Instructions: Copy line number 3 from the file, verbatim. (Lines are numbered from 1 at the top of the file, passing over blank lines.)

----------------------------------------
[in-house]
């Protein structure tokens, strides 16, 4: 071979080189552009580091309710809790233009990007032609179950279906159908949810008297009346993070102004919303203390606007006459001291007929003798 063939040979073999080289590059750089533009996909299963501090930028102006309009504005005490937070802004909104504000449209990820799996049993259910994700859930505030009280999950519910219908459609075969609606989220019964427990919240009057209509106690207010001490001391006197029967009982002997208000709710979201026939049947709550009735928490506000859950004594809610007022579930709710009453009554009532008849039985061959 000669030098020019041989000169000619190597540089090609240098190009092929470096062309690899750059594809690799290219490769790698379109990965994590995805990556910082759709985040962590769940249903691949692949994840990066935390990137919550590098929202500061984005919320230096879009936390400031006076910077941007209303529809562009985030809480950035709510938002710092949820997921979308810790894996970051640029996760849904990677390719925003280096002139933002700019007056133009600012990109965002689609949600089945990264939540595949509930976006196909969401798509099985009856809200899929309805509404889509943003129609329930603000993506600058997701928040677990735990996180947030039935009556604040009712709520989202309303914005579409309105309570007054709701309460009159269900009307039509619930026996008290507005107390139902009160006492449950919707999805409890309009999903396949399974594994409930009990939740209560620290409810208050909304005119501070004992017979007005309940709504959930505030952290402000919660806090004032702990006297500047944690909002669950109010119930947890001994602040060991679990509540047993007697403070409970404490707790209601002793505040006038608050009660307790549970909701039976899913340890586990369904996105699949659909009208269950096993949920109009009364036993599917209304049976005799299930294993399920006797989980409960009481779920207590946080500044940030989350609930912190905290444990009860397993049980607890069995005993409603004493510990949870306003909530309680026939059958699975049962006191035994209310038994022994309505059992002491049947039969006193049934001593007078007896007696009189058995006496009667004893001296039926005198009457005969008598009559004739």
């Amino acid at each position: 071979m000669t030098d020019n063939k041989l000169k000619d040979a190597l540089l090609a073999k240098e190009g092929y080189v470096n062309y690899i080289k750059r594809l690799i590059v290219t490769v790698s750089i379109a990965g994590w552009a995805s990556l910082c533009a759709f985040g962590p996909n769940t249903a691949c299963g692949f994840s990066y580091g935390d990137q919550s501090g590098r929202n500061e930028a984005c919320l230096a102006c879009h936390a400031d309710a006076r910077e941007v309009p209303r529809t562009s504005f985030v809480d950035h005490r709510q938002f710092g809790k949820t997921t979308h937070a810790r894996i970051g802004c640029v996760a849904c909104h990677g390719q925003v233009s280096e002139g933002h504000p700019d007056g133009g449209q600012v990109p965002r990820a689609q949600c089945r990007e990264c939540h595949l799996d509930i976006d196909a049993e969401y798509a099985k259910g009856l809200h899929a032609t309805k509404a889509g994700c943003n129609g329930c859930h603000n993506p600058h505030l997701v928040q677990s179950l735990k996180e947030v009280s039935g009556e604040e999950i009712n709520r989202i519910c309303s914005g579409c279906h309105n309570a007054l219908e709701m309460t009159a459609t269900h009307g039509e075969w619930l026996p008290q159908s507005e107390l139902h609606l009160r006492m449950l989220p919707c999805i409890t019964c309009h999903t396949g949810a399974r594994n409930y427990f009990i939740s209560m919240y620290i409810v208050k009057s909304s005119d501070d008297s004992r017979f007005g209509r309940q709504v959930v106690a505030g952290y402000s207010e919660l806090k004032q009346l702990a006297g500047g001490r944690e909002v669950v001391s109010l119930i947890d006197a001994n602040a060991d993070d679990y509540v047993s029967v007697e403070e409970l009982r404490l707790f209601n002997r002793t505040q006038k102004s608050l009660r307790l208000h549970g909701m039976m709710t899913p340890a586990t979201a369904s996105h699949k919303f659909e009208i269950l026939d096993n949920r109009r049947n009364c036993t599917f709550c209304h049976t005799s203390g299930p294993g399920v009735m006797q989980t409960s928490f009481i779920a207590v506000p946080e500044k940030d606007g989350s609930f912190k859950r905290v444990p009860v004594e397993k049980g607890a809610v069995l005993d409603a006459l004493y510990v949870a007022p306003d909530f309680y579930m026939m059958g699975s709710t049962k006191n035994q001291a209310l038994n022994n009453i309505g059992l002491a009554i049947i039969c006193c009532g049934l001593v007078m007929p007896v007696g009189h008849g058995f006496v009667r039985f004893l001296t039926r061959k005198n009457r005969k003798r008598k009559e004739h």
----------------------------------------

């Amino acid at each position: 071979m000669t030098d020019n063939k041989l000169k000619d040979a190597l540089l090609a073999k240098e190009g092929y080189v470096n062309y690899i080289k750059r594809l690799i590059v290219t490769v790698s750089i379109a990965g994590w552009a995805s990556l910082c533009a759709f985040g962590p996909n769940t249903a691949c299963g692949f994840s990066y580091g935390d990137q919550s501090g590098r929202n500061e930028a984005c919320l230096a102006c879009h936390a400031d309710a006076r910077e941007v309009p209303r529809t562009s504005f985030v809480d950035h005490r709510q938002f710092g809790k949820t997921t979308h937070a810790r894996i970051g802004c640029v996760a849904c909104h990677g390719q925003v233009s280096e002139g933002h504000p700019d007056g133009g449209q600012v990109p965002r990820a689609q949600c089945r990007e990264c939540h595949l799996d509930i976006d196909a049993e969401y798509a099985k259910g009856l809200h899929a032609t309805k509404a889509g994700c943003n129609g329930c859930h603000n993506p600058h505030l997701v928040q677990s179950l735990k996180e947030v009280s039935g009556e604040e999950i009712n709520r989202i519910c309303s914005g579409c279906h309105n309570a007054l219908e709701m309460t009159a459609t269900h009307g039509e075969w619930l026996p008290q159908s507005e107390l139902h609606l009160r006492m449950l989220p919707c999805i409890t019964c309009h999903t396949g949810a399974r594994n409930y427990f009990i939740s209560m919240y620290i409810v208050k009057s909304s005119d501070d008297s004992r017979f007005g209509r309940q709504v959930v106690a505030g952290y402000s207010e919660l806090k004032q009346l702990a006297g500047g001490r944690e909002v669950v001391s109010l119930i947890d006197a001994n602040a060991d993070d679990y509540v047993s029967v007697e403070e409970l009982r404490l707790f209601n002997r002793t505040q006038k102004s608050l009660r307790l208000h549970g909701m039976m709710t899913p340890a586990t979201a369904s996105h699949k919303f659909e009208i269950l026939d096993n949920r109009r049947n009364c036993t599917f709550c209304h049976t005799s203390g299930p294993g399920v009735m006797q989980t409960s928490f009481i779920a207590v506000p946080e500044k940030d606007g989350s609930f912190k859950r905290v444990p009860v004594e397993k049980g607890a809610v069995l005993d409603a006459l004493y510990v949870a007022p306003d909530f309680y579930m026939m059958g699975s709710t049962k006191n035994q001291a209310l038994n022994n009453i309505g059992l002491a009554i049947i039969c006193c009532g049934l001593v007078m007929p007896v007696g009189h008849g058995f006496v009667r039985f004893l001296t039926r061959k005198n009457r005969k003798r008598k009559e004739h």